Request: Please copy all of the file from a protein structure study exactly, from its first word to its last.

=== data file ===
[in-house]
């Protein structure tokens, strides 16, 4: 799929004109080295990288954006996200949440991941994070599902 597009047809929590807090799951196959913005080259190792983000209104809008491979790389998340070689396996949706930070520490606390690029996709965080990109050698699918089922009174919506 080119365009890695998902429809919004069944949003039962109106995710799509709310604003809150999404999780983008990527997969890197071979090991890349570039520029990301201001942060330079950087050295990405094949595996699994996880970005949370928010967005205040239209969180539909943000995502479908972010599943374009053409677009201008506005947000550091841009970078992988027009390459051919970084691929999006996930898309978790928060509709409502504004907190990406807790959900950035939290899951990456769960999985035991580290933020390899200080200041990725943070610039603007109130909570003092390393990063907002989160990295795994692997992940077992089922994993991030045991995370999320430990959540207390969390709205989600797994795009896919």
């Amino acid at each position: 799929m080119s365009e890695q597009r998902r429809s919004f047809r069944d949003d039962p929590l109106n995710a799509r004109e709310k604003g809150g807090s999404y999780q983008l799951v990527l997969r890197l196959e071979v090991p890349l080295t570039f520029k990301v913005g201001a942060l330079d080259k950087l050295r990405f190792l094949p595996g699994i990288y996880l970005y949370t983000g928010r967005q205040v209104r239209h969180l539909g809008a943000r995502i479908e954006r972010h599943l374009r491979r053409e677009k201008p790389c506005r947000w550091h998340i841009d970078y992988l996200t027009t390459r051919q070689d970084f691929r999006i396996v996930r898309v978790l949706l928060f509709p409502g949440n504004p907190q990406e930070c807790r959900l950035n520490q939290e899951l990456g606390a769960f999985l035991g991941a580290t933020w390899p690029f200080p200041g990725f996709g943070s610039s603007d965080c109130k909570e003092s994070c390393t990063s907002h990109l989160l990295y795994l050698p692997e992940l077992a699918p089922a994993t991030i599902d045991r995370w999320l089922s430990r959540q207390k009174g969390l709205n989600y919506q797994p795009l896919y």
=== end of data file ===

[in-house]
């Protein structure tokens, strides 16, 4: 799929004109080295990288954006996200949440991941994070599902 597009047809929590807090799951196959913005080259190792983000209104809008491979790389998340070689396996949706930070520490606390690029996709965080990109050698699918089922009174919506 080119365009890695998902429809919004069944949003039962109106995710799509709310604003809150999404999780983008990527997969890197071979090991890349570039520029990301201001942060330079950087050295990405094949595996699994996880970005949370928010967005205040239209969180539909943000995502479908972010599943374009053409677009201008506005947000550091841009970078992988027009390459051919970084691929999006996930898309978790928060509709409502504004907190990406807790959900950035939290899951990456769960999985035991580290933020390899200080200041990725943070610039603007109130909570003092390393990063907002989160990295795994692997992940077992089922994993991030045991995370999320430990959540207390969390709205989600797994795009896919």
């Amino acid at each position: 799929m080119s365009e890695q597009r998902r429809s919004f047809r069944d949003d039962p929590l109106n995710a799509r004109e709310k604003g809150g807090s999404y999780q983008l799951v990527l997969r890197l196959e071979v090991p890349l080295t570039f520029k990301v913005g201001a942060l330079d080259k950087l050295r990405f190792l094949p595996g699994i990288y996880l970005y949370t983000g928010r967005q205040v209104r239209h969180l539909g809008a943000r995502i479908e954006r972010h599943l374009r491979r053409e677009k201008p790389c506005r947000w550091h998340i841009d970078y992988l996200t027009t390459r051919q070689d970084f691929r999006i396996v996930r898309v978790l949706l928060f509709p409502g949440n504004p907190q990406e930070c807790r959900l950035n520490q939290e899951l990456g606390a769960f999985l035991g991941a580290t933020w390899p690029f200080p200041g990725f996709g943070s610039s603007d965080c109130k909570e003092s994070c390393t990063s907002h990109l989160l990295y795994l050698p692997e992940l077992a699918p089922a994993t991030i599902d045991r995370w999320l089922s430990r959540q207390k009174g969390l709205n989600y919506q797994p795009l896919y």